Recently I’ve been asked to write a review of a fascinating book by Peter T. Struck: Divination and Human Nature, A Cognitive History of Intuition in Classical Antiquity. While the full book is worth reading for anyone interested in ancient Greco-Roman culture, as well as in the early development of science, there is a whole chapter on Posidonius, one of the major figures of the so-called Middle Stoa, the period during which Stoicism transitioned from its original home in Athens to Rome. Posidonius is a fascinating figure in his own right, and he is often not written about because all we have by him are fragments and indirect sources (as opposed to, say the wealth of stuff by Seneca). Divination is also rarely commented on in Stoic circles, because it is automatically relegated to the category of superstition, something the Stoics were wrong about and that we just don’t need to be concerned with nowadays. But the story is not that simple.
I’m going to wrap up my extended commentary of Seneca’s pivotal essay, On Anger, which is one of the most important Stoic texts you’ll ever read. Not to mention one of the most useful. (Part I is here; part II here.)
Book III opens up with Seneca telling his friend Novatus that it is now time to turn to the practical issue of how to drive anger away: “This may sometimes be done openly and without concealment, when we are only suffering from a slight attack of this mischief, and at other times it must be done secretly, when our anger is excessively hot, and when every obstacle thrown in its way increases it and makes it blaze higher.”
Let us continue our three-part examination of Seneca’s essay On Anger with what he writes in book II (my commentary on book I is here). Seneca addresses again his friend Novatus, who apparently has what we today would call anger management issues, by saying: “There is no doubt that anger is roused by the appearance of an injury being done: but the question before us is, whether anger straightway follows the appearance, and springs up without assistance from the mind, or whether it is roused with the sympathy of the mind … anger can venture upon nothing by itself, without the approval of mind.” (II.1) This is Seneca’s version of Epictetus’ famous warning concerning “impressions,” and his discipline of assent: we should always examine our first impression of a given situation, gain what modern psychologists call cognitive distance, and then decide whether our initial assessment was correct or not — most of the time, according to the Stoics, the answer will be in the negative.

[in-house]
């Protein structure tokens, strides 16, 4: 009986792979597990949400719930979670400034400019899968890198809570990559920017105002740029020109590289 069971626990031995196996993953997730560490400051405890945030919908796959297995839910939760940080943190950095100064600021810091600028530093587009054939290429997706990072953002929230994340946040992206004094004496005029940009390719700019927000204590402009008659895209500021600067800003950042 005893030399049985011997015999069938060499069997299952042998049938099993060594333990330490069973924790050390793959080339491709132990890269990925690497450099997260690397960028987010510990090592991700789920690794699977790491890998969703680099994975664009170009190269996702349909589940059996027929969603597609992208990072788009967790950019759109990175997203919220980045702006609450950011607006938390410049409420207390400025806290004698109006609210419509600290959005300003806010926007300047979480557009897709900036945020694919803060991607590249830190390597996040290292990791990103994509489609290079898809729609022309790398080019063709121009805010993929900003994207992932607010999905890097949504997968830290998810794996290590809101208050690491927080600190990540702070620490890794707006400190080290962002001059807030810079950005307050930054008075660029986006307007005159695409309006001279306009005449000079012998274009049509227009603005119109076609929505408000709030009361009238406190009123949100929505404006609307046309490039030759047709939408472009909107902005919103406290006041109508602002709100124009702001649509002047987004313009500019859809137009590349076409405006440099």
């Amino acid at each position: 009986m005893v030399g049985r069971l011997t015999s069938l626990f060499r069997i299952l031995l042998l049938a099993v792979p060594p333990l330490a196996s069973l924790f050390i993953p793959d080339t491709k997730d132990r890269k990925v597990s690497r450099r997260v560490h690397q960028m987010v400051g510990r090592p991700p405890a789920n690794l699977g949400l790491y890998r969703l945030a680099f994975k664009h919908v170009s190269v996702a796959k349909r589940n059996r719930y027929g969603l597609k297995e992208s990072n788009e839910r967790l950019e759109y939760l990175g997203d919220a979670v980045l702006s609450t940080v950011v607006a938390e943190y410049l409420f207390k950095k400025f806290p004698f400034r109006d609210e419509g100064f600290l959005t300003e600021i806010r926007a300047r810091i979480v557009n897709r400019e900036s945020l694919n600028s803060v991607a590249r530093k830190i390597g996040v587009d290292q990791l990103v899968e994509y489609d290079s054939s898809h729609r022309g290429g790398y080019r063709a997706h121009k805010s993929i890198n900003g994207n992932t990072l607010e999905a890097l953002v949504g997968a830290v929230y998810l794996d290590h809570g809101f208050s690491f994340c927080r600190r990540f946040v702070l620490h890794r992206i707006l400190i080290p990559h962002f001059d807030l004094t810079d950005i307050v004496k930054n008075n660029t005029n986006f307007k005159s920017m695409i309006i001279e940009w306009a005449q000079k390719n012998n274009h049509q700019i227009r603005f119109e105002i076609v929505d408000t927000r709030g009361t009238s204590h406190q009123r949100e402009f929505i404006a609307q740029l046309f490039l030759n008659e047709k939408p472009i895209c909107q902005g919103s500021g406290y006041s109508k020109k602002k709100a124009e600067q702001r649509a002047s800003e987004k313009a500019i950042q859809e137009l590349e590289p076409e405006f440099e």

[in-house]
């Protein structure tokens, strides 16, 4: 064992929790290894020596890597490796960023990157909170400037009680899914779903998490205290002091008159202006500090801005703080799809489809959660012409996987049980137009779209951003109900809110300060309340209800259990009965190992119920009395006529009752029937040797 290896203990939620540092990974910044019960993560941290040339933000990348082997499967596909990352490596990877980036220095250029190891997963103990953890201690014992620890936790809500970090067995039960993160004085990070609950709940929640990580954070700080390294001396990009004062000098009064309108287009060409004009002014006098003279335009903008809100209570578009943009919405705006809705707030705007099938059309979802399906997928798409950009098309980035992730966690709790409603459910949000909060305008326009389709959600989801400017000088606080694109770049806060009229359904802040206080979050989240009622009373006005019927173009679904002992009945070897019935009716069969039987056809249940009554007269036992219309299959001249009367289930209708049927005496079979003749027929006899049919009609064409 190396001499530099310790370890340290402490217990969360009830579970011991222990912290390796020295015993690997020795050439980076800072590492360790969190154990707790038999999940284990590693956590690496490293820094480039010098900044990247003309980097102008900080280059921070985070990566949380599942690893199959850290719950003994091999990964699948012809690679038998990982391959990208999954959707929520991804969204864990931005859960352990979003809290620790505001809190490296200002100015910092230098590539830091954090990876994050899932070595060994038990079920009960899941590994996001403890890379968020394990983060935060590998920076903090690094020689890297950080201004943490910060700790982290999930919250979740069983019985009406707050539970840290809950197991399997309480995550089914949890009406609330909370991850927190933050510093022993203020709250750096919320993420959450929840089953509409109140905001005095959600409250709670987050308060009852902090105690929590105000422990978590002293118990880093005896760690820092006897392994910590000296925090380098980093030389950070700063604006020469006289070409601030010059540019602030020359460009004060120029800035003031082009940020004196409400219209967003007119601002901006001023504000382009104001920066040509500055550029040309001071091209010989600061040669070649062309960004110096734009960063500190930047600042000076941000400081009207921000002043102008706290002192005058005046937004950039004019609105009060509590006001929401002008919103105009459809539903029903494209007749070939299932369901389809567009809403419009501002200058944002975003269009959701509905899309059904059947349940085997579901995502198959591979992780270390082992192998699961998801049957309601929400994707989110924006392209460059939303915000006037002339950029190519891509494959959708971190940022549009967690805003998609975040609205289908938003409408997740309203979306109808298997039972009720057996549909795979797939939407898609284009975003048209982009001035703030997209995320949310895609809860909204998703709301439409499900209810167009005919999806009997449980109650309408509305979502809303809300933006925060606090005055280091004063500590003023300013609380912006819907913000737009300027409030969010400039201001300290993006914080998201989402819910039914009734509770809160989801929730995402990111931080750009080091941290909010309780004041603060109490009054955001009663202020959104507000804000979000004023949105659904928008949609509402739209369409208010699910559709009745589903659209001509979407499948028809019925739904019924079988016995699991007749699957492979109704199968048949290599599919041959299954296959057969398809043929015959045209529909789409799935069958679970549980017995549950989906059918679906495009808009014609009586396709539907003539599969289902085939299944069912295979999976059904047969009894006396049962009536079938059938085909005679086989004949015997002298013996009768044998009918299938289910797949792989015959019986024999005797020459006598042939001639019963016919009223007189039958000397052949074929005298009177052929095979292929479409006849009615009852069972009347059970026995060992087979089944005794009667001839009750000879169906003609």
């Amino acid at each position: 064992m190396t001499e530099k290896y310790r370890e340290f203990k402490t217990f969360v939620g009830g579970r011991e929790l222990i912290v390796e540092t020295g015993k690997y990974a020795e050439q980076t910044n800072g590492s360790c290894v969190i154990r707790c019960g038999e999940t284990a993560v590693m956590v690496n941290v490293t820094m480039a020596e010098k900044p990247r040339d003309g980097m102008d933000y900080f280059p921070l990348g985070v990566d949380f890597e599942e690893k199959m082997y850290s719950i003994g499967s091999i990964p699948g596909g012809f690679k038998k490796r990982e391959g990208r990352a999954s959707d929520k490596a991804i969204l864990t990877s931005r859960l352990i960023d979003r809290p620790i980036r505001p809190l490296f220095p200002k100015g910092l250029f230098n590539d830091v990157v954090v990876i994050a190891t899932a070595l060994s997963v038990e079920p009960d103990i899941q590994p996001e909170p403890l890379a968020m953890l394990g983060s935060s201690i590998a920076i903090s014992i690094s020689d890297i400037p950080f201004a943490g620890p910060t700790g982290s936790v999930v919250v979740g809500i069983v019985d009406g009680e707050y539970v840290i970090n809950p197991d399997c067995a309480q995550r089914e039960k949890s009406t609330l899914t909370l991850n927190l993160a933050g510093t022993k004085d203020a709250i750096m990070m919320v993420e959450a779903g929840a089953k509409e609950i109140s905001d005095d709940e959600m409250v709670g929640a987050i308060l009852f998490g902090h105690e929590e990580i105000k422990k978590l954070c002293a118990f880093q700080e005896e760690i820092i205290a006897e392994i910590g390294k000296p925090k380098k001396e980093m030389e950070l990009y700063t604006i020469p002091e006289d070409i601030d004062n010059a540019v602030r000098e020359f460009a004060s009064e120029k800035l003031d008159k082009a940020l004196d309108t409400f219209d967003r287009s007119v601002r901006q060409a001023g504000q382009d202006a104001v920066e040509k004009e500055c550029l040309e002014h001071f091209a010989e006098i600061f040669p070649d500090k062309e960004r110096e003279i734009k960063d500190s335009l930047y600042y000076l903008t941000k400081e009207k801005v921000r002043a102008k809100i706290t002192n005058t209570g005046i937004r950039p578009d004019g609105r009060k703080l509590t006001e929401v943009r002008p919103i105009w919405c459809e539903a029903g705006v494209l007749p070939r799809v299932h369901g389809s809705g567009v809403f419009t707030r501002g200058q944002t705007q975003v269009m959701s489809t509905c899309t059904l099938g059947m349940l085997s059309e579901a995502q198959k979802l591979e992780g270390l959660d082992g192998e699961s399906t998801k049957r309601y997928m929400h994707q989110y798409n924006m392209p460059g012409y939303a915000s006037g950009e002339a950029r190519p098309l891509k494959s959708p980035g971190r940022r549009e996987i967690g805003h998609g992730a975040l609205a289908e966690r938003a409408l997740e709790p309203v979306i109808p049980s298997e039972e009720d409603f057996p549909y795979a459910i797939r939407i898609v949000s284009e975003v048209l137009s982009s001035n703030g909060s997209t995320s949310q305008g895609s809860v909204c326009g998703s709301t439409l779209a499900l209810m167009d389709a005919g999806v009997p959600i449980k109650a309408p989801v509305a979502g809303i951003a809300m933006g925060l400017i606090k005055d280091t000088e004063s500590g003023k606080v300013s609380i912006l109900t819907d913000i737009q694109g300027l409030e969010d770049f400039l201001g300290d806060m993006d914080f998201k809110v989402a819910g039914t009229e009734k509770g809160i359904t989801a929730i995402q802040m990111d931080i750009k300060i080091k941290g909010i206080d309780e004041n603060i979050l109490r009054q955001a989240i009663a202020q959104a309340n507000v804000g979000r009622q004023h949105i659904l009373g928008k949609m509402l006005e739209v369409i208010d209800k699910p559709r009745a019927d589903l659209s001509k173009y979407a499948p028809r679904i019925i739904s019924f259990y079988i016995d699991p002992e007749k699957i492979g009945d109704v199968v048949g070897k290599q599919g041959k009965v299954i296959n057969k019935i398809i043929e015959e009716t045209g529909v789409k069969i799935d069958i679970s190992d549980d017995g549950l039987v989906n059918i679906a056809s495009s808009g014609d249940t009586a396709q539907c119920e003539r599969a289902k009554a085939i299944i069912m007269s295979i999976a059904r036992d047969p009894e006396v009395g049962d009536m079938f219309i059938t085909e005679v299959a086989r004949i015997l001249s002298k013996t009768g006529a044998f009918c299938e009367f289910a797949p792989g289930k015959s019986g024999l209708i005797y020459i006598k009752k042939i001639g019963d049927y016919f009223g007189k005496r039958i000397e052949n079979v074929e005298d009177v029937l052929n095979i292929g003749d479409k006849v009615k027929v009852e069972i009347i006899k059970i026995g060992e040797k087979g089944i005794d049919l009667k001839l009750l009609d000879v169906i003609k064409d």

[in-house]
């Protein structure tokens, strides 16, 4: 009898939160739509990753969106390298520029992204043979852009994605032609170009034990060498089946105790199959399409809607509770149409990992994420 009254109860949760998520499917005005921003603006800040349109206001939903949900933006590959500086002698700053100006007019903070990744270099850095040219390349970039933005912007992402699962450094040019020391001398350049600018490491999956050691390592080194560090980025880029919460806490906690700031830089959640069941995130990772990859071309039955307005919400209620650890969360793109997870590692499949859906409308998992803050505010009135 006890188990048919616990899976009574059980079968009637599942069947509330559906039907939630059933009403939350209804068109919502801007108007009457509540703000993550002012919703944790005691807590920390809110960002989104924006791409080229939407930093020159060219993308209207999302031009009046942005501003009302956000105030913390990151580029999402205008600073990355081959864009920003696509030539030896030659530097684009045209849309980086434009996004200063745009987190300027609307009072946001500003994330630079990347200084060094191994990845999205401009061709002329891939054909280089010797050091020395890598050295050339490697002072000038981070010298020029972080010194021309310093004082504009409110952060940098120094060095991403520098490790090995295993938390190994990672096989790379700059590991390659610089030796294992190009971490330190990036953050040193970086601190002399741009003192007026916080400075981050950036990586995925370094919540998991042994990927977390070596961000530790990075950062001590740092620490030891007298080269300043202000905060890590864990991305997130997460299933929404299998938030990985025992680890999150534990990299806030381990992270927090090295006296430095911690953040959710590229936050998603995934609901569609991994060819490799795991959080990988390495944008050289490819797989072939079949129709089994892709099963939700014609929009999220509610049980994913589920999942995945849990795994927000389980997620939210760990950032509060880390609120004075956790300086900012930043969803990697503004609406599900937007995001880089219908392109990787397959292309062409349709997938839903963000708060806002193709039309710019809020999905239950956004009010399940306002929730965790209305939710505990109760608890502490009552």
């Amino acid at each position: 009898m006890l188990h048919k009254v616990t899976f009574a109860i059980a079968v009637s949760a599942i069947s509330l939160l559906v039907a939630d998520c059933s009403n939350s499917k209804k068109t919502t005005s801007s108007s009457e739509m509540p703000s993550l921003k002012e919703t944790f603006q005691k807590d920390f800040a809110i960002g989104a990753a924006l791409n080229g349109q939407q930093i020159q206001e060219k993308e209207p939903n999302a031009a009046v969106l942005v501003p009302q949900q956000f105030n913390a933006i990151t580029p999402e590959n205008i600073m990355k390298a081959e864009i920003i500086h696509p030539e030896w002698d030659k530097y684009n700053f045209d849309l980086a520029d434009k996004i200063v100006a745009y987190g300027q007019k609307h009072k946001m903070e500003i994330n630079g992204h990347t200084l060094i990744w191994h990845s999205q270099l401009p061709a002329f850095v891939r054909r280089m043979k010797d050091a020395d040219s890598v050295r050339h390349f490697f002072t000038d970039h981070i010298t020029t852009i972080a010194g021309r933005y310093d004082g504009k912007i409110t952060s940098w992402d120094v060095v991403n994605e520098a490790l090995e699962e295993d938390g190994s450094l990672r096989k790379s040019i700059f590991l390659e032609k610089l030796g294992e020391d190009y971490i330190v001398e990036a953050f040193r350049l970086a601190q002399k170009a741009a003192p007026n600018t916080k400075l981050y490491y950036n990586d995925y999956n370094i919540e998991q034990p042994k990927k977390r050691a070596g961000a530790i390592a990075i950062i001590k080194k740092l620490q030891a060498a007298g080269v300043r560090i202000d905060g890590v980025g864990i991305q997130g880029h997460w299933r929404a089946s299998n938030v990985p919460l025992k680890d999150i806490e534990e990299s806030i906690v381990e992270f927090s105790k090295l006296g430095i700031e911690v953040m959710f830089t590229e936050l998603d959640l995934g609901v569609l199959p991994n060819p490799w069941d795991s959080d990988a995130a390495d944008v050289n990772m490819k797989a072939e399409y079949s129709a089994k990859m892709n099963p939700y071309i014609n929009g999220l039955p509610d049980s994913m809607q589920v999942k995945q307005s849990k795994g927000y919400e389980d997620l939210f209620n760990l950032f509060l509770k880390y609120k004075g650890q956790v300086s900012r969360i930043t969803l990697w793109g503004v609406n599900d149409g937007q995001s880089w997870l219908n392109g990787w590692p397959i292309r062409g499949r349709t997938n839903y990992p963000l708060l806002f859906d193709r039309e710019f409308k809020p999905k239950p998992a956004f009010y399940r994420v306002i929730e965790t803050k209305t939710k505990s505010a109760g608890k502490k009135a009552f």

Anger is a major concern for Stoics, and their attitude about it is often misunderstood, just like more broadly their take on emotions in general is. The contrast here is with the Aristotelians, who claimed that virtue lies in navigating the middle course between extremes. Concerning anger, they thought that the virtuous compromise is good temper, which lies between the unvirtuous poles of irascibility (too much anger) and lack of spirit (too little anger). As we shall see, for the Stoics there is no such thing as a good degree of anger, but it doesn’t mean that one has to be passive in the face of injustice. I will present three posts on this topic, corresponding to books I, II and III by Seneca.
Regret is a negative conscious and emotional reaction to personal past acts and behaviors. It is accompanied by feelings of sadness, shame, embarrassment, depression, annoyance, or guilt. Recently, Gordon Marino (a philosopher who specializes on Kierkegaard) has written an op-ed in the New York Times in praise of regret. This is going to be my Stoic response to it, where I argue that regret is never a useful reaction to past events.
I am a student of Stoicism, and therefore one of the four virtues I do try to practice is temperance, an aspect of which is self-control (others include knowing when things should be done, propriety of behavior, and a sense of honor; see Matthew Sharpe’s paper on Stoic virtue ethics, table 2.1). I am also a scientist, so I like to keep up with what modern science discovers about the world and see how it applies to Stoicism. Indeed, the Stoics themselves urged to study both “physics” (which included the natural sciences) and “logic” (which included every aspect of good reasoning), because they both inform our ethics (i.e., the way we live our lives).
Justice is one of the fundamental Stoic virtues, together with practical wisdom (or prudence), courage, and temperance. And yet there is rarely talk, in Stoic circles of social justice, in the contemporary sense of the term. This, I will endeavor to argue, should be neither surprising nor problematic, but at the same time I do think that we need to clarify what is a reasonable Stoic take on social justice, which I will also attempt to do here.